LMS 2.6 backup schedule issue

Answered Question
Nov 15th, 2007

I got "Cannot read schedule info. Please look into the log files." when trying to change the backup location in LMS 2.6 Common Service. I don't see any pertinent log file getting updated in /var/adm/CSCOpx/log/. Is LMS having trouble reading the crontab?

I have this problem too.
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Correct Answer by Joe Clarke about 9 years 2 weeks ago

Correct, this error indicates a problem accessing the crontab file for casuser. The backup code will try to run crontab -l as casuser. If that fails, but the crontab file actually exists, then you will see this error.

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Correct Answer
Joe Clarke Thu, 11/15/2007 - 08:24

Correct, this error indicates a problem accessing the crontab file for casuser. The backup code will try to run crontab -l as casuser. If that fails, but the crontab file actually exists, then you will see this error.

yjdabear Thu, 11/15/2007 - 08:39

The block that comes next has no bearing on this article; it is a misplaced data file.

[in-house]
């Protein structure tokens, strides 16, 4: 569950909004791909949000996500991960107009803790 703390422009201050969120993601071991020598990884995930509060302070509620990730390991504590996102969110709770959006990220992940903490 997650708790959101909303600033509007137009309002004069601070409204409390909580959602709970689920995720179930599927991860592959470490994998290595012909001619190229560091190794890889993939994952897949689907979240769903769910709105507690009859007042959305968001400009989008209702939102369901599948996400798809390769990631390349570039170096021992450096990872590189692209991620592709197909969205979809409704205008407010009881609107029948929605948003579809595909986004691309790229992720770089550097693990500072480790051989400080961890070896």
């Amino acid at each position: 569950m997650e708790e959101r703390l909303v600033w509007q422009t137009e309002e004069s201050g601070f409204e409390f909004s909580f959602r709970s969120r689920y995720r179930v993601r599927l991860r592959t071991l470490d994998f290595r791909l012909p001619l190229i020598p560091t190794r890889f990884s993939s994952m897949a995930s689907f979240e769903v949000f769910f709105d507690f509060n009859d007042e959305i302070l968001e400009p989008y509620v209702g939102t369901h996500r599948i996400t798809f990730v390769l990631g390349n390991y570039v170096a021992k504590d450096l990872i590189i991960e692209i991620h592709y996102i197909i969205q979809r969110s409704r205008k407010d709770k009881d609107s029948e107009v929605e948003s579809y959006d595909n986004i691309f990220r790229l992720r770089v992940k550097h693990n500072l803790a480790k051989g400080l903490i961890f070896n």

I got "crontab: you are not authorized to use cron. Sorry." when issuing "crontab -l" as a user with the same uid as casuser, who's in neither cron.allow nor cron.deny. Does that jive with everything happened so far? Can the backup mechanism from the GUI be tweaked to work with any other schedular than cron on Solaris?

Joe Clarke Thu, 11/15/2007 - 08:43

Chances are the perms on crontab have been changed. crontab must be:

-r-sr-xr-x 1 root bin 20336 Jan 22 2005 /bin/crontab

Note the setuid bit. As for using a different scheduler, this is not possible.

yjdabear Thu, 11/15/2007 - 08:54

The permissions look ok.

-r-sr-xr-x 1 root bin 17224 Nov 16 2006 crontab

After getting casuser added to cron.allow, I was able to modify the backup schedule from the GUI.

Would it make sense for the LMS install script to always append "casuser" to cron.allow on Solaris?

Joe Clarke Thu, 11/15/2007 - 09:02

cron.allow doesn't exist by default on Solaris. All that is required by default is for casuser NOT to exist in cron.deny. If a cron.allow does exist, then yes, casuser needs to be in there. We do check these things at installation time, but we do not modify these files. Instead, we will throw up a warning. If you check your installation log, the warning should be there provided the cron.allow file existed at installation time.

yjdabear Thu, 11/15/2007 - 09:54

That makes sense. The cron.allow/deny are recent additions.

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